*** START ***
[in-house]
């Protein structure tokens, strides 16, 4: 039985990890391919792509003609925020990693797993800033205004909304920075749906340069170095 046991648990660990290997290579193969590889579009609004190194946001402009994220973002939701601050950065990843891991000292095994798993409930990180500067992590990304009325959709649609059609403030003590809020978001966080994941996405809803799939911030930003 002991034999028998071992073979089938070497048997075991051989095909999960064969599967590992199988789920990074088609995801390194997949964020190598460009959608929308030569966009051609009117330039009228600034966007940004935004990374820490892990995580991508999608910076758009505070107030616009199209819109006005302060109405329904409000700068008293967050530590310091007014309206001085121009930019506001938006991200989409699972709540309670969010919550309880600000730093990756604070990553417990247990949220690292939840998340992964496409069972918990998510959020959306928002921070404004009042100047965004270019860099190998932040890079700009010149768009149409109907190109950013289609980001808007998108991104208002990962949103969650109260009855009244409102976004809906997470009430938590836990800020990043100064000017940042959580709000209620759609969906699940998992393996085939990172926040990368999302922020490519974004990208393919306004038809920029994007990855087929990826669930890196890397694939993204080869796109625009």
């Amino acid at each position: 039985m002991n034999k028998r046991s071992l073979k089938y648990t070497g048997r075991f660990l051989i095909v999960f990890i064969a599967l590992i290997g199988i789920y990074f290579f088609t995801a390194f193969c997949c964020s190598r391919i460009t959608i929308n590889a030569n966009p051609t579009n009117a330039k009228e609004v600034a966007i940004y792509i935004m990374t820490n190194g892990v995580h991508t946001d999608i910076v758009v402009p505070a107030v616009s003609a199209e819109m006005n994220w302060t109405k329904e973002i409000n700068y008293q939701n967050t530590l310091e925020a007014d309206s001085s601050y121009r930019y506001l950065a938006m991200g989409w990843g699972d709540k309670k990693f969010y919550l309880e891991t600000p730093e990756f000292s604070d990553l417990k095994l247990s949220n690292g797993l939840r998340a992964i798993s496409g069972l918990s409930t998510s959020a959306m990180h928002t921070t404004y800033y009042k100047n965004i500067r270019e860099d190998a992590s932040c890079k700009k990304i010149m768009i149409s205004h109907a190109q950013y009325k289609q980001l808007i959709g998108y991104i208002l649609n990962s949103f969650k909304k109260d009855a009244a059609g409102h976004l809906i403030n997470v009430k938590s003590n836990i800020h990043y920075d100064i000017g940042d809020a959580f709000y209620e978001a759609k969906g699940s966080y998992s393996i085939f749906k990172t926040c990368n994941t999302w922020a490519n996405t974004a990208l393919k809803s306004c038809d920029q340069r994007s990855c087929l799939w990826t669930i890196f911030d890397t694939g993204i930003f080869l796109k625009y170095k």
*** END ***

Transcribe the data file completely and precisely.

[in-house]
């Protein structure tokens, strides 16, 4: 039985990890391919792509003609925020990693797993800033205004909304920075749906340069170095 046991648990660990290997290579193969590889579009609004190194946001402009994220973002939701601050950065990843891991000292095994798993409930990180500067992590990304009325959709649609059609403030003590809020978001966080994941996405809803799939911030930003 002991034999028998071992073979089938070497048997075991051989095909999960064969599967590992199988789920990074088609995801390194997949964020190598460009959608929308030569966009051609009117330039009228600034966007940004935004990374820490892990995580991508999608910076758009505070107030616009199209819109006005302060109405329904409000700068008293967050530590310091007014309206001085121009930019506001938006991200989409699972709540309670969010919550309880600000730093990756604070990553417990247990949220690292939840998340992964496409069972918990998510959020959306928002921070404004009042100047965004270019860099190998932040890079700009010149768009149409109907190109950013289609980001808007998108991104208002990962949103969650109260009855009244409102976004809906997470009430938590836990800020990043100064000017940042959580709000209620759609969906699940998992393996085939990172926040990368999302922020490519974004990208393919306004038809920029994007990855087929990826669930890196890397694939993204080869796109625009």
């Amino acid at each position: 039985m002991n034999k028998r046991s071992l073979k089938y648990t070497g048997r075991f660990l051989i095909v999960f990890i064969a599967l590992i290997g199988i789920y990074f290579f088609t995801a390194f193969c997949c964020s190598r391919i460009t959608i929308n590889a030569n966009p051609t579009n009117a330039k009228e609004v600034a966007i940004y792509i935004m990374t820490n190194g892990v995580h991508t946001d999608i910076v758009v402009p505070a107030v616009s003609a199209e819109m006005n994220w302060t109405k329904e973002i409000n700068y008293q939701n967050t530590l310091e925020a007014d309206s001085s601050y121009r930019y506001l950065a938006m991200g989409w990843g699972d709540k309670k990693f969010y919550l309880e891991t600000p730093e990756f000292s604070d990553l417990k095994l247990s949220n690292g797993l939840r998340a992964i798993s496409g069972l918990s409930t998510s959020a959306m990180h928002t921070t404004y800033y009042k100047n965004i500067r270019e860099d190998a992590s932040c890079k700009k990304i010149m768009i149409s205004h109907a190109q950013y009325k289609q980001l808007i959709g998108y991104i208002l649609n990962s949103f969650k909304k109260d009855a009244a059609g409102h976004l809906i403030n997470v009430k938590s003590n836990i800020h990043y920075d100064i000017g940042d809020a959580f709000y209620e978001a759609k969906g699940s966080y998992s393996i085939f749906k990172t926040c990368n994941t999302w922020a490519n996405t974004a990208l393919k809803s306004c038809d920029q340069r994007s990855c087929l799939w990826t669930i890196f911030d890397t694939g993204i930003f080869l796109k625009y170095k």